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Penn Extends its Global Reach to Improve Health Care Education and Quality of Care in Southeast Asia

Penn Medicine, Penn Nursing, and Vingroup establish a formal alliance to advance medical education and clinical care in Vietnam

Penn Medicine and Penn Nursing have launched a formal alliance with the Vingroup – an enterprise that encompasses a newly formed private not-for-profit university project, VinUni, as well as the largest and leading private health service provider in Vietnam, Vinmec – in an effort to improve health care and to create new undergraduate and graduate medical training programs in Vietnam.

“Penn is proud to share our 250 years of experience in research and clinical care – steeped in innovation, education, and community service – to help train, educate, provide better care to the citizens around the world,” said J. Larry Jameson, MD, PhD, executive vice president of the University of Pennsylvania for the Health System and dean of the Perelman School of Medicine.

The partnership will focus initially on the establishment of medical and nursing schools within VinUni, and on the enhancement of graduate medical education and health care programs within the Vinmec Health Care System. Together, Penn Medicine and Penn Nursing will also work to develop the undergraduate curriculum and align faculty and institutional support structures to establish high caliber educational and training programs.

“The Penn Center for Global Health currently operates Centers of Engagement in Africa and Latin America; extending our reach into Vietnam with the new Center of Engagement in Southeast Asia was a natural step, and a very exciting one for Penn, global health as a whole, and most importantly for the people of Vietnam,” said project director Glen Gaulton, PhD, vice dean and director of Penn’s Center for Global Health.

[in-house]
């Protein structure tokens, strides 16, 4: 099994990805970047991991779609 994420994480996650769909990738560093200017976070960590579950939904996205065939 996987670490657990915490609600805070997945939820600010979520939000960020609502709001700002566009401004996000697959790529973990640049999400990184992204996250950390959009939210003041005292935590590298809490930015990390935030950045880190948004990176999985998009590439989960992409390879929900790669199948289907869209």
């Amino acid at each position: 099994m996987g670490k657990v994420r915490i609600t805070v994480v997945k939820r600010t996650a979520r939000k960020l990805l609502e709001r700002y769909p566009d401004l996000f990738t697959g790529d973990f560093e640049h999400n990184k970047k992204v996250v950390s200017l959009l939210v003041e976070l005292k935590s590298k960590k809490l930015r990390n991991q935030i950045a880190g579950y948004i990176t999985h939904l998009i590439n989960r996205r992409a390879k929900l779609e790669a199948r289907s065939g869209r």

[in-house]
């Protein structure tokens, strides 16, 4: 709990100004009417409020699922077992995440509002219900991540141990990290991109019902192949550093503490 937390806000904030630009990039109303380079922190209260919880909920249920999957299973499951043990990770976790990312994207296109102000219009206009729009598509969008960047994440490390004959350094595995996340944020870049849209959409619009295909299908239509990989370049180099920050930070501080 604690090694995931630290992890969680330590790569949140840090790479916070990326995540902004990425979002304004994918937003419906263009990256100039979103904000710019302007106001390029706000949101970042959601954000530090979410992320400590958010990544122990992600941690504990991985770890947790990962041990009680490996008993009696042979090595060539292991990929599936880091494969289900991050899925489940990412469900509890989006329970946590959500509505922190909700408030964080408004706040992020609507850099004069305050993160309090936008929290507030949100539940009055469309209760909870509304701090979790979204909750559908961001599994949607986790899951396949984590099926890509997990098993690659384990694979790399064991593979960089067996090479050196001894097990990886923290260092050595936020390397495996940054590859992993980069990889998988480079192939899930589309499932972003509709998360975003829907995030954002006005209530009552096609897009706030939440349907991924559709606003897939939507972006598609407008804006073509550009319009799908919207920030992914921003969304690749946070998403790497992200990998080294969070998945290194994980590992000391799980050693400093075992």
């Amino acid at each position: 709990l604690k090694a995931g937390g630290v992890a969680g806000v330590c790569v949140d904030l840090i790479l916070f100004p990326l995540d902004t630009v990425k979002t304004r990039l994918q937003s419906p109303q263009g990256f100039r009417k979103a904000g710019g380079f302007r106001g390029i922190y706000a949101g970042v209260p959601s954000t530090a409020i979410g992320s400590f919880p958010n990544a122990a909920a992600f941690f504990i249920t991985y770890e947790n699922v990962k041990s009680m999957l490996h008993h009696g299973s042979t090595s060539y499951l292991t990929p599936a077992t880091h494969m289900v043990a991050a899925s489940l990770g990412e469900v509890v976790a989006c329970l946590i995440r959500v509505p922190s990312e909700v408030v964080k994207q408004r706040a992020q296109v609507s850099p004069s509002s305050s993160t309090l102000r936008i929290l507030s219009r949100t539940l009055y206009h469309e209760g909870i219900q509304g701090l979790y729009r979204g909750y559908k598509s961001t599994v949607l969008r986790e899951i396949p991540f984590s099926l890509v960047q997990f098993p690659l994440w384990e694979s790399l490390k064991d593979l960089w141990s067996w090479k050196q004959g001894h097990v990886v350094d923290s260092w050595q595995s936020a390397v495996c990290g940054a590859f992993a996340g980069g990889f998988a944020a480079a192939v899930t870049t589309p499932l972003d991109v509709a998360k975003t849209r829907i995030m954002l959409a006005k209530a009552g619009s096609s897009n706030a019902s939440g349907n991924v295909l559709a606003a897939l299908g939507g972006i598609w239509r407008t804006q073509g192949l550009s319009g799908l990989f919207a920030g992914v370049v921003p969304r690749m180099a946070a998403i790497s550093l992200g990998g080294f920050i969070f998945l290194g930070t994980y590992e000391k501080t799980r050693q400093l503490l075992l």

Vietnam, a country of roughly 96 million people, has significant disparities in both the access to and provision of health care. The partnership will provide opportunities to implement effective public health approaches such as preventative medicine, mobile health technologies, and population-scale “big-data” analytics. The new initiative is part of the Center for Global Health’s strategy of establishing Regional Centers of Engagement to address disparities in health equity worldwide through efforts that unite Penn Medicine’s missions of education, research, clinical care and community service.

“The Center of Engagement in Southeast Asia and our partnership with the Vingroup represents a unique opportunity for Penn Medicine and Penn Nursing to innovate in interdisciplinary education and to provide faculty and trainees opportunities at VinUni and Penn to engage in studies to improve the health of the Vietnamese people,” said Penn Nursing Dean Antonia M. Villarruel PhD, RN, FAAN.

Penn will also support the Vinmec Health Care System to enhance the quality of care and clinical training, initially at the International Hospital in Times City, Hanoi. The ultimate goal is to build a new VinUni/Vinmec teaching hospital in Hanoi, along with future plans to create the medical residency training programs and a robust clinical research portfolio focused on translational medicine.

“The University of Pennsylvania, Penn Nursing and Penn Medicine have set a world-class standard in education and have a very well-deserved global reputation,” said Le Thuy Anh, Vinmec CEO. “Penn has exemplified a standard of excellence that we hope to achieve. And of course, with its legacy of excellence in education and clinical practice, Penn gives us confidence that we are collaborating with one of the leaders in the world.”

Penn will form joint working groups with colleagues in Vinmec and VinUni led from Penn by Gail Morrison, MD, Lee Fleisher, MD, Julie Sochalski, PhD, RN, FAAN, Lisa Bellini, MD, and Gaulton to advance the project goals.